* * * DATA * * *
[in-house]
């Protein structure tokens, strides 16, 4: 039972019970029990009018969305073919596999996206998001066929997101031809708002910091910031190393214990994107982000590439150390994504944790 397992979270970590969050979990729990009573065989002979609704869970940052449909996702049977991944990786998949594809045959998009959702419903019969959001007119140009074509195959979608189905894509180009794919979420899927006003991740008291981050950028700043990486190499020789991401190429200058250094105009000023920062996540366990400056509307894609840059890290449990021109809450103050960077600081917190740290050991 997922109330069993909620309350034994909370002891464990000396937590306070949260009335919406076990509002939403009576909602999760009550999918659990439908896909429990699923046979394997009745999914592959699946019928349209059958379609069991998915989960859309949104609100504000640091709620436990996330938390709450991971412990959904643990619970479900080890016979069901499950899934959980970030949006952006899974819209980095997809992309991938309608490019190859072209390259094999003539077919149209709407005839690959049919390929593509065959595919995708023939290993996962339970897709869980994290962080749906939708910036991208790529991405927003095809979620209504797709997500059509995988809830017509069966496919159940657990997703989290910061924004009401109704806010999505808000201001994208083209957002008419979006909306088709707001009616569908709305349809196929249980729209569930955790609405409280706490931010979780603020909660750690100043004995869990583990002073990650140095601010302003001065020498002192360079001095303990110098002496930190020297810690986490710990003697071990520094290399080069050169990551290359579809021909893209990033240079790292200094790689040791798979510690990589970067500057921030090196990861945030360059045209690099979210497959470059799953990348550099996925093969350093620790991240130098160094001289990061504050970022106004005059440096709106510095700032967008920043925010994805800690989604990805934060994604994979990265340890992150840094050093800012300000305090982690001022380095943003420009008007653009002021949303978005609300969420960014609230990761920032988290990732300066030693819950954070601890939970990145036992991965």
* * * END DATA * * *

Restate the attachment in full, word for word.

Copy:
[in-house]
């Protein structure tokens, strides 16, 4: 039972019970029990009018969305073919596999996206998001066929997101031809708002910091910031190393214990994107982000590439150390994504944790 397992979270970590969050979990729990009573065989002979609704869970940052449909996702049977991944990786998949594809045959998009959702419903019969959001007119140009074509195959979608189905894509180009794919979420899927006003991740008291981050950028700043990486190499020789991401190429200058250094105009000023920062996540366990400056509307894609840059890290449990021109809450103050960077600081917190740290050991 997922109330069993909620309350034994909370002891464990000396937590306070949260009335919406076990509002939403009576909602999760009550999918659990439908896909429990699923046979394997009745999914592959699946019928349209059958379609069991998915989960859309949104609100504000640091709620436990996330938390709450991971412990959904643990619970479900080890016979069901499950899934959980970030949006952006899974819209980095997809992309991938309608490019190859072209390259094999003539077919149209709407005839690959049919390929593509065959595919995708023939290993996962339970897709869980994290962080749906939708910036991208790529991405927003095809979620209504797709997500059509995988809830017509069966496919159940657990997703989290910061924004009401109704806010999505808000201001994208083209957002008419979006909306088709707001009616569908709305349809196929249980729209569930955790609405409280706490931010979780603020909660750690100043004995869990583990002073990650140095601010302003001065020498002192360079001095303990110098002496930190020297810690986490710990003697071990520094290399080069050169990551290359579809021909893209990033240079790292200094790689040791798979510690990589970067500057921030090196990861945030360059045209690099979210497959470059799953990348550099996925093969350093620790991240130098160094001289990061504050970022106004005059440096709106510095700032967008920043925010994805800690989604990805934060994604994979990265340890992150840094050093800012300000305090982690001022380095943003420009008007653009002021949303978005609300969420960014609230990761920032988290990732300066030693819950954070601890939970990145036992991965």